Another potential byproduct could be a drop in pricing for sleek, high-end smartphones. Hardware makers, for example, might offer AT&T a lower rate for bulk purchases of new smartphones and tablet computers.

    “AT&T’s new scale would give them pricing advantage,” Mr. Sharma said. “You could end up seeing $100 or $150 smartphones for consumers in the future.” A typical smartphone can cost $200 with a contract. One constant in a consumer’s life could remain: frustrating experiences with customer service.

    “In terms of customer satisfaction, AT&T was clearly in last place, below average in comparison to other carriers, including T-Mobile,” he said.

    Although T-Mobile has historically performed well in the annual surveys conducted by Consumer Reports that rate satisfaction, in big takeovers the larger company typically tends to swallow the smaller one, he said.

    “The overall consumer experience might become more like AT&T than T-Mobile,” Mr. Sharma said.
    Please Support Research into Fibromyalgia, Chronic Pain and Spinal Injuries. If You Suffer from These, Consider Joining or Better Yet Forming a Support Group. No One Should Suffer from the Burden of Chronic Pain, Jay M. S. Founder, Leesburg Fibromyalgia/Resources Group
  8. RafRol's Avatar
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    #88  
    Quote Originally Posted by clintwinstead View Post
    Now if we can just get Verizon to buy Sprint, or vice versa, all will be right in the universe.
    Man, I hope you're joking.
    Visor/Sprint Springboard Expansion Module > Visor Platinum > Tungsten E > Centro (work) > Palm Pre
  9. RafRol's Avatar
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    #89  
    Quote Originally Posted by ilovedessert View Post
    Hi,

    That won't happen....Sprint and V use different broadcast systems...it would cost much too much for V to add many more cell repeaters and antenna that it wouldn't be worth it to V.....
    Sorry ilovedessert, but not only does Verizon and Sprint use the same network technology (CDMA) they're both are on the same frequencies (1900 & 2100 MHz). It would be super easy for the two to integrate their respective networks; in fact, they can take down redundant towers.

    Let's just pray that doesn't happen.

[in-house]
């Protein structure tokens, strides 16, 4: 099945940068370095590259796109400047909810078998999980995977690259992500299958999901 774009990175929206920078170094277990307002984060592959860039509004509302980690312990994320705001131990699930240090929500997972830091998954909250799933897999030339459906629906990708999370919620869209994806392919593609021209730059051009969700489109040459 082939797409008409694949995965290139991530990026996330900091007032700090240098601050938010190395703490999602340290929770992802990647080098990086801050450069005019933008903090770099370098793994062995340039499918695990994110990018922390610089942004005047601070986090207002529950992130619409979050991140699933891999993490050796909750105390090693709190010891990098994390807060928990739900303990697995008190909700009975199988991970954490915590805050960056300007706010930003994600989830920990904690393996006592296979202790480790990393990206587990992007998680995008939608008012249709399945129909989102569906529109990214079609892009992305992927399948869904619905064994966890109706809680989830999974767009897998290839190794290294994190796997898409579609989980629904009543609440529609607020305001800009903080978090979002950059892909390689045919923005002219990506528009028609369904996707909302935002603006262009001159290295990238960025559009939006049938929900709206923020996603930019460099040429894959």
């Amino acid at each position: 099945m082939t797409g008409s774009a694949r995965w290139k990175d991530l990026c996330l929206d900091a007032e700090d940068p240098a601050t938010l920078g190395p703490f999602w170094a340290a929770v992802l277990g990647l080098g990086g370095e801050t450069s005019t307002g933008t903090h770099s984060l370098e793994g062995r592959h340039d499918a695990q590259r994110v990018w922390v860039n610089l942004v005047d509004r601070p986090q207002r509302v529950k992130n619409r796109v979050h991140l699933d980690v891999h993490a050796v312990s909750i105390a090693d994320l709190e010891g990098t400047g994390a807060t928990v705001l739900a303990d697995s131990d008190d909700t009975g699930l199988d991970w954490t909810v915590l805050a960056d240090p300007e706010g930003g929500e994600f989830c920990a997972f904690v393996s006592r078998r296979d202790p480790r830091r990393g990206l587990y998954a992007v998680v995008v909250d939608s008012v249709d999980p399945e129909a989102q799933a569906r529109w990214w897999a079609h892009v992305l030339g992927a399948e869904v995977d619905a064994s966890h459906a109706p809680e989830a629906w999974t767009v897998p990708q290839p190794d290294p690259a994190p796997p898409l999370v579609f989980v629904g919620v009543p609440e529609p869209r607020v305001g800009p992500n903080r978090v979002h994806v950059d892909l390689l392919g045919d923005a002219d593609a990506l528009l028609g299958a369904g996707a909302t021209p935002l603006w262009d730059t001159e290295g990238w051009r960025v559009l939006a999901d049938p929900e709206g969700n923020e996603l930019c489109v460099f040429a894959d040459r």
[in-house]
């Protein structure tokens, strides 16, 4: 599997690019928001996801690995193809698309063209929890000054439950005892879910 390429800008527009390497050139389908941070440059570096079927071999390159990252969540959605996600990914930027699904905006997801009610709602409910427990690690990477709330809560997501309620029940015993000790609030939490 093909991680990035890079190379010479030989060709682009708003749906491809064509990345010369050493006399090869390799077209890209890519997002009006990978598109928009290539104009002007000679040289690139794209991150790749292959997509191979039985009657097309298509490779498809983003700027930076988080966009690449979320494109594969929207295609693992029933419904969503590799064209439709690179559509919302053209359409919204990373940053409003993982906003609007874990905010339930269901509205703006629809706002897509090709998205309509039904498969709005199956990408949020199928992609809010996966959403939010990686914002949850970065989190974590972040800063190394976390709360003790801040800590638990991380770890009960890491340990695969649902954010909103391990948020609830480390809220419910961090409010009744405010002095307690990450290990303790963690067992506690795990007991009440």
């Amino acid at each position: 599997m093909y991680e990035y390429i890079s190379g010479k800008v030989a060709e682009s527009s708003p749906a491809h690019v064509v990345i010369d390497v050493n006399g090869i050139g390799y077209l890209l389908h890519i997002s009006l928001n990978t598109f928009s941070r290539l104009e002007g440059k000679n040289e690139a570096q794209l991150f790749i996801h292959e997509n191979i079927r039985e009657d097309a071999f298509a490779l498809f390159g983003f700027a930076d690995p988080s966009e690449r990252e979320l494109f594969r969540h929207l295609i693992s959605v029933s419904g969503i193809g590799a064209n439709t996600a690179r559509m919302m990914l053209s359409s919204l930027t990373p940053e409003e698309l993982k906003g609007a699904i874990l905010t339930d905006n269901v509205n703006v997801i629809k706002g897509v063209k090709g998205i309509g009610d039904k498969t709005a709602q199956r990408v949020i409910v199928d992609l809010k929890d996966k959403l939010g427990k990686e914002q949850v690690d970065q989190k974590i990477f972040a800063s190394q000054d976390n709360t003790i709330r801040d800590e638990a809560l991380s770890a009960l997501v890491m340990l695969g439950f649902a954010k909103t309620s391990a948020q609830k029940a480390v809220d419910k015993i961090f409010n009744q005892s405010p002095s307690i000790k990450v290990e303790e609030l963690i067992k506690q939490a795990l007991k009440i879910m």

Visor/Sprint Springboard Expansion Module > Visor Platinum > Tungsten E > Centro (work) > Palm Pre
  10. #90  
    Quote Originally Posted by cardfan View Post
    They may as well get bought up by Verizon. It's V's only way to get back on top in the US. Welcome to the duopoly.
    I have a bad feeling about this, but you're right.
  11. #91  
    Quote Originally Posted by Dave.m.elliott View Post
    This is really bad for consumers. What are some of you thinking?

    1. iPhone on T-Mobile? If it doesn't work now, it won't later. What, do you think ink on a paper is going to change this? Also, see number 3 on why there would be no incentive for Apple.
    2. Rates. This should be obviously. Not likely they are going down. Who do you think is going to pay for the costs of the aquisition? Not as if they are going to wait for the 'savings' that comes along with firing tens of thousands of T-mobile employees down the road. We can all be happy that we have even less employed Americans so that a corporation can make more of a buck. Because, we know that the tax base will magically grow when we reduce the income tax on all those workers and somehow offset it with tax breaks for the business. A lap dog says what?
    3. There is no incentive to improve both carriers' networks. There will be no long-term design to have two separate, but somehow wishful thinking, equal networks. Why, because it would be good for the consumer?
    4. Less incentive to improve and innovate.

    Since we'll essentially end of up even less carriers wanting to carry HP hardware, perhaps HP should have put a bid in and truly had their ecosystem. They could partner will Walmart. Sorry. Some of the previous posts rubbed off on me.
    +1. Thank you.
  12. #92  
    Quote Originally Posted by RafRol View Post
    Sorry ilovedessert, but not only does Verizon and Sprint use the same network technology (CDMA) they're both are on the same frequencies (1900 & 2100 MHz). It would be super easy for the two to integrate their respective networks; in fact, they can take down redundant towers.
    Also,
    I'm pretty sure they both can roam off each other's towers.
    Just call me Berd.
  13. #93  
    This statement is pure PRPRPR $and$ $I$ $don$'$t$ $believe$ $this$ $one$ $bit$: